Traveller site planning rules 'to be scrapped'

A traveller site in Kent
Image caption Local authorities will be offered cash incentives to build new authorised traveller sites

Planning rules which set strict requirements on the provision of land for traveller communities are to be revoked by the coalition government.

The announcement follows complaints from some local authorities that current guidelines force them to develop sites on open countryside.

Communities Secretary Eric Pickles said he also planned to give town halls more powers to tackle unauthorised sites.

Councils will also get cash incentives to build more authorised locations.

This will see the provision of traveller sites included in the government's planned New Homes Bonus scheme, under which local authorities will be paid for houses they allow to be constructed in their area.

Travellers on official sites are also to be given greater protection against eviction, by giving them the same rights and responsibilities as residents of other mobile home parks.

Mr Pickles said: "Unauthorised developments have created tensions between travellers and the settled population.

"We want to redress the balance and put fairness back into communities.

"Like the rest of the population, the majority of travellers are law-abiding citizens and they should have the same chance of having a safe place to live and bring up their children."

The coalition government has already said it wants to increase the powers of local authorities to deal with unauthorised traveller sites.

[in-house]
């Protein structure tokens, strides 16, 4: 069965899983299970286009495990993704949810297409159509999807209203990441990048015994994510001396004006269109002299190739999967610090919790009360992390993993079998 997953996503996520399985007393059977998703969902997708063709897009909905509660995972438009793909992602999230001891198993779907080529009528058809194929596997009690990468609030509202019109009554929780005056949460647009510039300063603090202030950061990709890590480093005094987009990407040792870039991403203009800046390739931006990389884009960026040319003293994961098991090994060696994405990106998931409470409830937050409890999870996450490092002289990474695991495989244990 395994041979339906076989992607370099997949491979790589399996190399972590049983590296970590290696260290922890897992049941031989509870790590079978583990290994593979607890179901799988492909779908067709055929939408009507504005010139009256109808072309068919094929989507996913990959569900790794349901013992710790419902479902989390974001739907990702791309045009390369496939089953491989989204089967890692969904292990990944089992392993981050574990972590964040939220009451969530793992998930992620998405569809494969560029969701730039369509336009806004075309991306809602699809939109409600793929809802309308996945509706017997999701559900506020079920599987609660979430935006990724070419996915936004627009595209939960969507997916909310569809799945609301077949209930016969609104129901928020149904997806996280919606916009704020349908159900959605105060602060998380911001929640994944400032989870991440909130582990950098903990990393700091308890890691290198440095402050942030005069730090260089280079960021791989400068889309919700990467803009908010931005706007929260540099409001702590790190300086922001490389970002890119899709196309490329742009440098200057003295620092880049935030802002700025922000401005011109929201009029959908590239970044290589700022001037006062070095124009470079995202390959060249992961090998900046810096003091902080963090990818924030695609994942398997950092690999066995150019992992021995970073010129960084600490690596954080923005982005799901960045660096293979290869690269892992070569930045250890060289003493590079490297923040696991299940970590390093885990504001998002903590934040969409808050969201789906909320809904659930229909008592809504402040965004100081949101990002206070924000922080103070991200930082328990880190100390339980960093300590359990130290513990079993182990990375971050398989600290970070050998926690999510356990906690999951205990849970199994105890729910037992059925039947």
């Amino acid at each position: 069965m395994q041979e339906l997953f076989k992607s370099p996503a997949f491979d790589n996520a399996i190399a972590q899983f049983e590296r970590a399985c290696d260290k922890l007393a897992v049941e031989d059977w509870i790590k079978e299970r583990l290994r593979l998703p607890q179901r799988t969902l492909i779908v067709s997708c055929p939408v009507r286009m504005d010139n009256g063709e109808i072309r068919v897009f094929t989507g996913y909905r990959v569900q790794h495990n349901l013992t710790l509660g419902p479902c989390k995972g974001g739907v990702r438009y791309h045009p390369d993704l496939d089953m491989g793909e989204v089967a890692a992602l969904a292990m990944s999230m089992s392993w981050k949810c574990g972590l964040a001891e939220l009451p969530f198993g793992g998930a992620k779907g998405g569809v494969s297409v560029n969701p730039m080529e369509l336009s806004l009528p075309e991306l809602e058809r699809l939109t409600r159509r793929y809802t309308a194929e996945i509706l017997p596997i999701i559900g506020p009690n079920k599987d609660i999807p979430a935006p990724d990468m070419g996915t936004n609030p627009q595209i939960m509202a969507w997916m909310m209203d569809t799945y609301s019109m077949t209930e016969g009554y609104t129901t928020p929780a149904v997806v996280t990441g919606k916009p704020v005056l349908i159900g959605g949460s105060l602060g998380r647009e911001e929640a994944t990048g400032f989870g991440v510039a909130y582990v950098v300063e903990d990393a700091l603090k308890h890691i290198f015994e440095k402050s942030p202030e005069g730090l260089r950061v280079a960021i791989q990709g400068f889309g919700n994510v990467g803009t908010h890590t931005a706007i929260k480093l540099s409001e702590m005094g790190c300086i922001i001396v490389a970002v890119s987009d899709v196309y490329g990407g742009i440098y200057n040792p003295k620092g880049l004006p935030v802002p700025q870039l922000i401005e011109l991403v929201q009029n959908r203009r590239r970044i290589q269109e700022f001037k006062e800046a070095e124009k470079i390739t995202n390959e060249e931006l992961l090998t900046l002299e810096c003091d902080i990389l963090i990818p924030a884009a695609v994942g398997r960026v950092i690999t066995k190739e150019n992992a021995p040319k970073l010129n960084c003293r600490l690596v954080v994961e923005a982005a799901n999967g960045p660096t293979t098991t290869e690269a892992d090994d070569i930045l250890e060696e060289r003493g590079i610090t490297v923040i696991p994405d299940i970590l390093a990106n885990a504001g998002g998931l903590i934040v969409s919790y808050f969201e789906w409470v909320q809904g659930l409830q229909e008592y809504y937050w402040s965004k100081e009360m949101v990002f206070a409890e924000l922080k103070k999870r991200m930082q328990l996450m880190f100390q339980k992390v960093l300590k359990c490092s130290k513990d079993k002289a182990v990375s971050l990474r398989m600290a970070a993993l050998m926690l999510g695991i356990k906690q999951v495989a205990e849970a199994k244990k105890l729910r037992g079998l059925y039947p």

In May, it scrapped this year's £30m gypsy and traveller programme, which provided grants for new sites.

Legal challenges

The shortage of sites for gypsy and traveller communities has long been a problem for local authorities.

With authorised locations in limited supply, many groups have occupied land illegally - leading to complaints from local homeowners, and legal applications from councils to have them evicted.

To increase the building of new authorised sites, the former Labour government set central targets for local authorities to meet, giving councils in England a combined £150m over five years to help fund the programme.

The coalition government is now removing these target numbers, and instead hopes that offering financial incentives alone will see an increase in the number of authorised locations for travellers and gypsies.

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